Archive for December, 2021


100 Movie Musicals #17: This Is The Army (1943)

Bizarro historical novelty, a backstage musical that serves as a filmed version of a hugely popular WW2 military musical revue by Irving Berlin that is firmly of the more is more school: endless musical numbers, blackface, drag, acrobatics, stage magic, and Joe Louis.

buy war bonds, citizen!

We watched this movie because I read Coming Out Under Fire, a fascinating book about queer soldiers during WW2, and the traveling show of This Is The Army, an all-male variety show written and directed by Irving Berlin that served as a refuge for a wide variety of queer soldiers; the movie of the show, rushed into theaters to support the war effort, was the highest grossing musical for over a decade until White Christmas beat its box office record in 1954. The company of soldiers that performed the road show was also the only integrated unit in the US military during WW2, though notably white and Black performers were only integrated off-stage; the musical numbers and skits on stage remained segregated.

In that regard, the movie is actually substantially more regressive than the live show — Berlin had initially wanted to start the theatrical production with an extended blackface bit, until the director talked him out of it, arguing that minstrel shows were out of favor and incredibly old-fashioned, and that logistically it wouldn’t be possible to get white performers in and out of blackface in the tight timeline. The movie retains Berlin’s replacement, “What The Well-Dressed Man in Harlem Will Wear,” a showcase of Black soliders including boxing superstar Joe Louis, but also adds a minstrel performance, and even explicitly calls out the style as backwards and unfashionable, with only the Berlin stand-in pushing to include it.

some well-dressed men

There’s also a ton of drag in this, itself a bit of a throwback, since while female impersonation had a long and lucrative history in the US toward the end of the 19th century, it faced a intense nationwide crackdown following the first World War. That crackdown was specifically aimed at dismantling gay hangouts and enforcing cisheterosexuality during the backlash years of the 1920s; WW2 army brass went back and forth a ton on whether drag was better than allowing female actors and ultimately decided that GIs in drag were less dangerous than WACs on stage.

the ladies of the chorus

The theatrical production was a smash hit in several countries as it toured with drag performers, across both European and Pacific theaters of operation. The movie retains the drag performances, including a yearning love song where a soldier sings passionately about falling in love with the drag queens, but also wraps everything in a frame story where a marriage-averse Ronald Reagan (fuck that dude) eventually marries his (female!) girlfriend before shipping out at the end of the movie, presumably to reassert its heterosexual bona fides.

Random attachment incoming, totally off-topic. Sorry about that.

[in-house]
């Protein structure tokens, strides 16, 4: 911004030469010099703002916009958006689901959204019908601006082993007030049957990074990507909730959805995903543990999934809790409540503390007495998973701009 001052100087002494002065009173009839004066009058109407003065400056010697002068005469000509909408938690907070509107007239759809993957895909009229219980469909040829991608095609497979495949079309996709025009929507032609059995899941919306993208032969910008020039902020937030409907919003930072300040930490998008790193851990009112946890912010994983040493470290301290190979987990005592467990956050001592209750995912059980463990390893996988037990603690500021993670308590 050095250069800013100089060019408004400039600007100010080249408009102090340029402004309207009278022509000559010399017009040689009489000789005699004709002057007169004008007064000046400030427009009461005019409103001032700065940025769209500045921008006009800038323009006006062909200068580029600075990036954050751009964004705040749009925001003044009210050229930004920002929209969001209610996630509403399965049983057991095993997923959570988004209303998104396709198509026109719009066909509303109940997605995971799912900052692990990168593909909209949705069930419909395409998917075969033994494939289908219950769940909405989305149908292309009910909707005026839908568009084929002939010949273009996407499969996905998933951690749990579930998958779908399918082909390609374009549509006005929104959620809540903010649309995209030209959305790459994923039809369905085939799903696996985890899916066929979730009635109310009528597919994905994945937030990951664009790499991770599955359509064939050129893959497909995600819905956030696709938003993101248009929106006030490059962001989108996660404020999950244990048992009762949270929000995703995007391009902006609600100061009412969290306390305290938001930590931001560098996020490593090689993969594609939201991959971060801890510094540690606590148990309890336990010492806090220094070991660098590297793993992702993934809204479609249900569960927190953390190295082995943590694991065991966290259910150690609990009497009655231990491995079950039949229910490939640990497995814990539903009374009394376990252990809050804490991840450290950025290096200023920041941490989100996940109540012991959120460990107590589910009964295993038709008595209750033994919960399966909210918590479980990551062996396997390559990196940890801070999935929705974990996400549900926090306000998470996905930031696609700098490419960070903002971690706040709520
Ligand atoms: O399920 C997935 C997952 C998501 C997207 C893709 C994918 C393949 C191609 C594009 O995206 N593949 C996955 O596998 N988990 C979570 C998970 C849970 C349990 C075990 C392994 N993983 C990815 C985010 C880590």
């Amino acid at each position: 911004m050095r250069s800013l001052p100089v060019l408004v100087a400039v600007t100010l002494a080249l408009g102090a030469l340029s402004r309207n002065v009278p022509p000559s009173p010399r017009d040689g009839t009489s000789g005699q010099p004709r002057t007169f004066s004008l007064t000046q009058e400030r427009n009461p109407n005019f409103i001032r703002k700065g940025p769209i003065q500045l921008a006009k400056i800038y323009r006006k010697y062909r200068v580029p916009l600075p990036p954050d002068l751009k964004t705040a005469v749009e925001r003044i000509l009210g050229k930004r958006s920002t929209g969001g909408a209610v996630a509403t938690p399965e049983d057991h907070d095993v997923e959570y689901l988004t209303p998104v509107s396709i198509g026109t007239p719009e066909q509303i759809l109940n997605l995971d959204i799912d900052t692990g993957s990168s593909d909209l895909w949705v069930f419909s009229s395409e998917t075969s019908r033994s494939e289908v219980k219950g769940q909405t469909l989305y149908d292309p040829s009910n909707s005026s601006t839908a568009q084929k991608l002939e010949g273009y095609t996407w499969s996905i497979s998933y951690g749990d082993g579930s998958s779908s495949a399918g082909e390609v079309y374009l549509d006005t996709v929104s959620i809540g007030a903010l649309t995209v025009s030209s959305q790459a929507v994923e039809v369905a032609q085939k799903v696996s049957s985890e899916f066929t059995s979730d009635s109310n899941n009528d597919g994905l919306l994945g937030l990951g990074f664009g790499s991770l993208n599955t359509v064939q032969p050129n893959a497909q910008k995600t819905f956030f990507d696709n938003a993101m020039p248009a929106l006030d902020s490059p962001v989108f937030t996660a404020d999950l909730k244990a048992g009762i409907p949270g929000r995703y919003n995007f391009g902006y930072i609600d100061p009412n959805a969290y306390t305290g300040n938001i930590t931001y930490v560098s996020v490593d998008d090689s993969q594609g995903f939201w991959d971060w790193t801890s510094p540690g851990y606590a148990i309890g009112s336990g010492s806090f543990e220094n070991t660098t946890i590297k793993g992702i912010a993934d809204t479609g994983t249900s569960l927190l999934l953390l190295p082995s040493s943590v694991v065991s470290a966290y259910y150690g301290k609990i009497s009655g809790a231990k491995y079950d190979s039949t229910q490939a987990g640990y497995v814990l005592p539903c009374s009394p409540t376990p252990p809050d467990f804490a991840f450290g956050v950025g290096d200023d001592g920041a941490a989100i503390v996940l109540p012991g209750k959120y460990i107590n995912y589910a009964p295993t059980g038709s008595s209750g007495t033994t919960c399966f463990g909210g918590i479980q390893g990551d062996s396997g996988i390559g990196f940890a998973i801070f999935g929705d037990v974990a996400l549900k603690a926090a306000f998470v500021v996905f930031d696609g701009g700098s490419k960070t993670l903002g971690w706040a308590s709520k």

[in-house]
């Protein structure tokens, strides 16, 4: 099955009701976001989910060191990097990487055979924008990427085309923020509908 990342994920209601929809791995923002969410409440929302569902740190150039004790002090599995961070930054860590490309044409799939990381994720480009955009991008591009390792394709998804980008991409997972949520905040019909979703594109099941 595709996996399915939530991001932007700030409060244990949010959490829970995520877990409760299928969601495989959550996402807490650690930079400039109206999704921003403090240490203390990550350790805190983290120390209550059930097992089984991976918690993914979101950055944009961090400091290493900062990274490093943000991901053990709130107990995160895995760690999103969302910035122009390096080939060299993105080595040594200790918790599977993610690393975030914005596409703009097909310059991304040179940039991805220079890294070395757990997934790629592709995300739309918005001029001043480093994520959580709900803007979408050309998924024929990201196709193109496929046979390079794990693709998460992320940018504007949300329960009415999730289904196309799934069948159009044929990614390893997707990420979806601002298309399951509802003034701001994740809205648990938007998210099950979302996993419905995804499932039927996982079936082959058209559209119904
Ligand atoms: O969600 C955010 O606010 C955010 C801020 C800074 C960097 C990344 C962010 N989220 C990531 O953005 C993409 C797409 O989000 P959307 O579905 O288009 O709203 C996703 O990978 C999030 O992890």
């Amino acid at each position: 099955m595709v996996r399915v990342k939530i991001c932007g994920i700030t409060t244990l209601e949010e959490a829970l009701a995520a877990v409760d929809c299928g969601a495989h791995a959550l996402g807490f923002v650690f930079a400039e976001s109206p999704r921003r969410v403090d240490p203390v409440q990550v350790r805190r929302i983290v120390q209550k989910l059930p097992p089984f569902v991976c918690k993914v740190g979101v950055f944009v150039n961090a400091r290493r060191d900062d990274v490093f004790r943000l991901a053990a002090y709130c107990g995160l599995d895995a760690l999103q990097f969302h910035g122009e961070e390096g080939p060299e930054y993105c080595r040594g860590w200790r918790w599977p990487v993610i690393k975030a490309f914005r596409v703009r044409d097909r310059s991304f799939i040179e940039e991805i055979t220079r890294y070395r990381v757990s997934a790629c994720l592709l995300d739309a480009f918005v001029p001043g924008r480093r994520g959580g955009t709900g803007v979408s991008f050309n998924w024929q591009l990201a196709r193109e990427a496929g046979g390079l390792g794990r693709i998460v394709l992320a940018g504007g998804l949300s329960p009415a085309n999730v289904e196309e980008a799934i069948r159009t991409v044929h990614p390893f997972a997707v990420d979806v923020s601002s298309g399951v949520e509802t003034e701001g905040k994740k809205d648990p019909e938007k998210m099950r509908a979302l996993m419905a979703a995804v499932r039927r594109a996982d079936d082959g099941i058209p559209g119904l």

i left my heart at the stage door canteen

This is the Army is surprisingly apolitical for a flick that was produced as a way to raise money for the war effort; the revue focuses on the details of army life, complaints about living in single-sex arrangements or getting up early, rather than the geopolitics of the war. No one punches out Hitler at any point, say, unlike the similar scenes in Captain America.

sir not appearing in this film

That doesn’t mean the movie isn’t still a horrifying celebration of militarism and war — the Army Air Corps (not yet the Air Force) comes in to sing “With My Head In The Clouds,” a grim combination of love song and paean to saturation bombing. It’s a weird movie, and you can see why it hasn’t had much of a life outside of the war and its immediate aftermath, but it also captures a lot of wild racial, sexual, and gender tensions that the war brought to the surface and that would bubble over in the following decades. The pre-Stonewall gay rights movements were heavily dominated by the experiences of gay, lesbian, and trans soldiers that served in the military during WW2, for example, and multiple gay communities, including San Francisco, formed around contingents of soldiers that were discharged for homosexuality.


100 Movie Musicals #16: Stormy Weather (1943)

Phenomenal dance showcase/loose biography of Bill “Bojangles” Robinson. Also featuring Lena Horne, Fats Waller, Katherine Dunham, Cab Calloway and a final performance by the Nicholas Brothers that has to be seen to be believed.

bill robinson and lena horne

It’s yet another backstage rags to riches story, which have been thick on the ground on this list so far, but it’s given tremendous juice by being based on and starring a real person and by featuring an absolute all-time cast of world class musicians, dancers, and performers in cameo roles. The Nicholas Brothers in particular give a bravura climactic dance number jaw-dropping in its athleticism and grace.

titans of the art

You know, here, do yourself a favor and just watch the number yourself. Highly recommended!


100 Movie Musicals #15: Cabin in the Sky (1943)

Hamfisted moral fable about a gambler trying to get into heaven while an angel and Lucifer’s son fight over his soul. A stacked cast, and some great songs, but what a weird, stodgy morality. Heck of a visual aesthetic, but it’s got kind of the same tone as Once Upon A Honeymoon, if you’ve seen that short. The ending tends toward the apocalyptic before retreating with one of the most thorough fizzles I’ve ever seen.